As to your comment: “…Then I saw Cesar Millan’s dvd... What I did not see is ‘airplaning’ or dog’s yelping, I did not see abuse. I did not see cruelty. I saw results. I believe if you don’t agree with something it’s unfair to bash it. Every one uses what works for them. I will use a bit of everything! Leave the Cesar bashing out of it, it sounds arrogant.”

    If you read the comments more carefully, you’ll see that my response to airplaning was to Sunshine’s comment on a trainer she was referring to. I have not seen Cesar use that approach, because I think even he would realize the backlash that would create – even among his followers. As to you not seeing abuse or cruelty, I cannot account for what you know or don’t know about dog training because you don’t mention anything except watching two videos.

    As for leaving the Cesar bashing out because you think it sounds arrogant -. Aside from the fact that Cesar is not mentioned even once in this post, I don’t believe speaking out against Cesar’s or any other punitive trainer’s harmful techniques based on my many years of education, training, and research in both traditional and positive dog training (specifically dog aggression issues) – and backing it up with facts – constitutes bashing. I do believe that I will continue to speak out about abuse wherever and whenever I find it.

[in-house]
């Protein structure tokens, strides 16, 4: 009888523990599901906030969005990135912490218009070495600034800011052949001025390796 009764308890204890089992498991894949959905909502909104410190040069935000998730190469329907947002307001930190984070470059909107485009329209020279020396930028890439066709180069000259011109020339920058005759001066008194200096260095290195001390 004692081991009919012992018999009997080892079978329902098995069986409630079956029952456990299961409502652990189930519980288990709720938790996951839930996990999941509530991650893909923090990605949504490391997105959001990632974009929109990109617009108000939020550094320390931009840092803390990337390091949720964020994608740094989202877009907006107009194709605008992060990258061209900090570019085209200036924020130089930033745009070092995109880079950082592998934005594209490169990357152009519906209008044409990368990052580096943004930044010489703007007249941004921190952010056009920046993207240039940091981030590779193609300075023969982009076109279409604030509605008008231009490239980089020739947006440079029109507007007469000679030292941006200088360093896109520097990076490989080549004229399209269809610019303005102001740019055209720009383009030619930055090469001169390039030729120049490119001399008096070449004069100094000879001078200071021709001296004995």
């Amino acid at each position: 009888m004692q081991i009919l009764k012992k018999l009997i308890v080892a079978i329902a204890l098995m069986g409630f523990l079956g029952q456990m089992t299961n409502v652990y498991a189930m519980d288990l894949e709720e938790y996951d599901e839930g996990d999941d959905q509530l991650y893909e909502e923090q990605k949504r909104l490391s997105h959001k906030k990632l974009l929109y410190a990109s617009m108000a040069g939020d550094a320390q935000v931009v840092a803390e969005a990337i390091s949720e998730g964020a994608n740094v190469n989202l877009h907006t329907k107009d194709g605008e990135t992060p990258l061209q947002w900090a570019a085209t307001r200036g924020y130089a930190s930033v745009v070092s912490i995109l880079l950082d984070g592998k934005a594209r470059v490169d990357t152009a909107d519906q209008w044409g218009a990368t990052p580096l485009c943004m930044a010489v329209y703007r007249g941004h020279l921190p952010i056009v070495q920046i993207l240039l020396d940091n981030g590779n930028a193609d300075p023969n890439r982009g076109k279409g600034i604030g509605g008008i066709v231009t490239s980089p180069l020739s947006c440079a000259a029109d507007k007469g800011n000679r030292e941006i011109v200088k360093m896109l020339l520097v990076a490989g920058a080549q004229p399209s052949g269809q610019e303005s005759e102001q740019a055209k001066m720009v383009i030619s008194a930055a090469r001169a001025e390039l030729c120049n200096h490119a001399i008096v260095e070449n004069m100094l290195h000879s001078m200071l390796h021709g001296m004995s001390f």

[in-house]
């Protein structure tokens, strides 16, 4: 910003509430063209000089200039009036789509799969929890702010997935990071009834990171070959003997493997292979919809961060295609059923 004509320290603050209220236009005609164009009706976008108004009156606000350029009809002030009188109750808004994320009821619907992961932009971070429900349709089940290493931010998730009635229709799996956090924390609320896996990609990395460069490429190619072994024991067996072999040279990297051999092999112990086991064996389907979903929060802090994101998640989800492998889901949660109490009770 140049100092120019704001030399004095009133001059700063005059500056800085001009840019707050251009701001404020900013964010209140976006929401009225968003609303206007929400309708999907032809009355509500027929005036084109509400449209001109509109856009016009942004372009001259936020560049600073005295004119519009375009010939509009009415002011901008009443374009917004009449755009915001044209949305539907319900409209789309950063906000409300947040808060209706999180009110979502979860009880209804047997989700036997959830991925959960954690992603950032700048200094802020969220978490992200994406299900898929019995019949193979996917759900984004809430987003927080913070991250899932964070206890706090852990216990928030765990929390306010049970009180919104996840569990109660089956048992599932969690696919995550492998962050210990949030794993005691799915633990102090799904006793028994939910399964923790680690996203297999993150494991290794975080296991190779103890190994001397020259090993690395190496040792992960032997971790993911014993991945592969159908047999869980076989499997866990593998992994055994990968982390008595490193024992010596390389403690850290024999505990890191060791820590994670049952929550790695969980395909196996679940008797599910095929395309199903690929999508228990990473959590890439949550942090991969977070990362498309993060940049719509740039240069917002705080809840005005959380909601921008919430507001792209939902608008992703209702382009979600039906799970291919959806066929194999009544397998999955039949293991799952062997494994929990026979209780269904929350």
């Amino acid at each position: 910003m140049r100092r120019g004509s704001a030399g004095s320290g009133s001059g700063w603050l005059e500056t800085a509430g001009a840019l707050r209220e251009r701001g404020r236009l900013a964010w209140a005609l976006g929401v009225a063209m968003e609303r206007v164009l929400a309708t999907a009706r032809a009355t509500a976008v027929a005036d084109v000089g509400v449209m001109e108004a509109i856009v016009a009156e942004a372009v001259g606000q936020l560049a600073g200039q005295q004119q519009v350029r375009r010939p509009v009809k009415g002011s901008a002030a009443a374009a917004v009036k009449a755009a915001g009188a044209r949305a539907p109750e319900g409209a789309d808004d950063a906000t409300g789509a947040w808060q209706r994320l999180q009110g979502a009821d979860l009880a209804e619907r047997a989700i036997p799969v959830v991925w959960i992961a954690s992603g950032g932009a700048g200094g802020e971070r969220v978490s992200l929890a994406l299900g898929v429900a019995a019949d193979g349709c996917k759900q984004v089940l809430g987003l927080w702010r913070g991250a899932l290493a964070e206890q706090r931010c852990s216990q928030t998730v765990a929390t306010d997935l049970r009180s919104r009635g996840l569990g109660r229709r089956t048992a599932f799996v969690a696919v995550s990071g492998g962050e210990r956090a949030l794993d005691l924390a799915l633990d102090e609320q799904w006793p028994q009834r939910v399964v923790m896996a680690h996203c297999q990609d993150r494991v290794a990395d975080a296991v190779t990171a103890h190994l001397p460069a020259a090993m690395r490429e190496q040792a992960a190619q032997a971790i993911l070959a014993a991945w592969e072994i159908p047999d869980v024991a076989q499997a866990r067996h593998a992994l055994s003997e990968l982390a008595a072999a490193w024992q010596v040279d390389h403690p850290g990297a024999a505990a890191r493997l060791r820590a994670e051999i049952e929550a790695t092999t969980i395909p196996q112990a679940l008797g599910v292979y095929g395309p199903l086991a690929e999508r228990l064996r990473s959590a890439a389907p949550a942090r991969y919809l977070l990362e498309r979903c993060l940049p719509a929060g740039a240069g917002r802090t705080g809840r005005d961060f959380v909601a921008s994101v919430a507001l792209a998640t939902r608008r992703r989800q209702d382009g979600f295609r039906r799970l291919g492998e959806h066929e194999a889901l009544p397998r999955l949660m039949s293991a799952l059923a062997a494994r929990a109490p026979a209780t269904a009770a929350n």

10. Caffienated Cowgirl

    This is such an important concept to pass on. My dogs always became my buddy…and the more respect I showed them, the more loving relationship I got in return. As I always say, our dogs are part of our family…and should be treated as such.

  11. Out of pure curiosity, I recently watched 2 different dog training dvds. The first was Paul Owens who claims to be the original dog whisperer, and then I watched Cesar Millan the dog whisperer.